Sensory Processing Disorder: What You Need to Know
The very process of child development is founded in our senses. We all grow, develop and learn through the input of our senses. It is understandable, then, that sensory processing is the way our brains convert the information conveyed to our bodies through taste, smell, touch, sight and especially hearing into information upon which we can act. That action often involves cataloguing sensory information for later retrieval.
What is Sensory Processing Disorder (SPD)?
All the senses work independently to give us different pieces of the puzzle, but they all work in tandem to create the thoughts and ideas that equate to experience and learning. When one part of that system breaks down, it can have a huge impact on what we learn and how we learn it.
As you read this article, you are unconsciously filtering out much of the external stimuli that would otherwise distract your attention away from it. You aren’t dwelling on background noises or the effort it takes to balance in your chair. You aren’t actively thinking about the feel of the fabric of your clothes against your skin.
People with SPD have difficulty favouring the more important stimuli and ignoring the rest, and many studies have shown that this inability to balance sensory input begins with the inability to properly process auditory input. In short, some people never learn how to passively listen and that affects their ability to passively deal with other stimuli as well.
SPD in Children
There are ways to spot SPD in your child. Take a look at this checklist. How many of these red flags apply to your child?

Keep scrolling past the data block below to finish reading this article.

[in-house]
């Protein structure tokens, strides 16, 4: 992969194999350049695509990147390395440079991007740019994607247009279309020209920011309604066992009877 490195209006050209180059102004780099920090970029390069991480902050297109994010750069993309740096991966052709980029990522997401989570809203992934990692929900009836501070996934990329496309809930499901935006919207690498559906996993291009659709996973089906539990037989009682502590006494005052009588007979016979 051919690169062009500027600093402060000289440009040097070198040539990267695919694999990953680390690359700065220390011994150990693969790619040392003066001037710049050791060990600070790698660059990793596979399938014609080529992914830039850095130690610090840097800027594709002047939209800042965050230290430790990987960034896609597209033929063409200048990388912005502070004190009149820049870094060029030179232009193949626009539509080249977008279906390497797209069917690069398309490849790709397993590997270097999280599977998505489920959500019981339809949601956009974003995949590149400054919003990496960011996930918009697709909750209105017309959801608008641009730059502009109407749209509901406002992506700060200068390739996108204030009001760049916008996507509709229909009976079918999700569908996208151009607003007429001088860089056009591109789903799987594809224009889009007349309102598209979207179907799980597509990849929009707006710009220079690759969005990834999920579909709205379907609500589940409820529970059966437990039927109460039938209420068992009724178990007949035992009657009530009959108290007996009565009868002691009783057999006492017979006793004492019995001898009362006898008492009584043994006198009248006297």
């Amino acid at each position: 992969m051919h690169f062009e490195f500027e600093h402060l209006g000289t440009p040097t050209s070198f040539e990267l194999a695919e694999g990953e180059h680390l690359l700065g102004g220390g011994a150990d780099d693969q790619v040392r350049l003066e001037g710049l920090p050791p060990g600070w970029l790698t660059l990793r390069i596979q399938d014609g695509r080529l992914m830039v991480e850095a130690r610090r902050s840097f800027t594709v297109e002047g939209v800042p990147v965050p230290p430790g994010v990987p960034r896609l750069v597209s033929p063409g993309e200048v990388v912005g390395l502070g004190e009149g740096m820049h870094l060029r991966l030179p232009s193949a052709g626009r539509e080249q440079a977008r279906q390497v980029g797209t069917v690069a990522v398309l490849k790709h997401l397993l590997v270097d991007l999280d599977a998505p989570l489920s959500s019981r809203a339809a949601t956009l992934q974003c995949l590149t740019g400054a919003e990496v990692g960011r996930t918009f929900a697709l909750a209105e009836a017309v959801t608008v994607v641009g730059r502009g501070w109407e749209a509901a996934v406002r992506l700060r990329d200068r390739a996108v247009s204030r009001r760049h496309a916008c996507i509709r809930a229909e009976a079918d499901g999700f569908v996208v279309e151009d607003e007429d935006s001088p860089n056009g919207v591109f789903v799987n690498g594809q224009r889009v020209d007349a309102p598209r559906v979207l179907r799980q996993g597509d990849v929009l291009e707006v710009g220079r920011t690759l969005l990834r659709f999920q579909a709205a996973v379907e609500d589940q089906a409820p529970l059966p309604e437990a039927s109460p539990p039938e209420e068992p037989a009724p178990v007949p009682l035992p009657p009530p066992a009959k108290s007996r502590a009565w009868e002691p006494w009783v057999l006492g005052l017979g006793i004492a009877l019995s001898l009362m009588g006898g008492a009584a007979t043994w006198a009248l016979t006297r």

• Irritated by clothing (labels, tags, the type of fabric)
• Easily distressed when touched unexpectedly (or being touched at all)
• A dislike for getting messy or dirty
• Resistant to grooming
• Inordinate sensitivity to sound
• Frequent squinting, blinking, or rubbing of the eyes
• Becomes bothered by changing light patterns (like strobe lights or video games)
• Hyperactivity or lack of movement
• Unusually low or high pain thresholds
• Fine or gross motor delays
• Poor handwriting
• Awkward movements or clumsiness
• Poorly or over-developed muscle tone
• Oral motor or feeding issues (drooling, gagging, picky eating)
• Delays in speech and language development
If you have noticed three or more of these symptoms in your child, he or she might have SPD. A qualified physician can give you a precise diagnosis.
While where are no clinical treatments for SPD, I believe that through the implementation of TOMATIS® Sound Therapy I can help your child overcome many, if not all of these symptoms.
TOMATIS® addresses these issues at the auditory processing level where these types of symptoms begin. By teaching the brain how to properly process sound, the brain also learns how to process other stimuli and provide relief for symptoms of SPD.
I have helped many children throughout Australia with SPD diagnoses or with symptoms of SPD manage the symptoms and improve their quality of life. Contact me today to find out how I can help your child learn how to manage his or her SPD symptoms.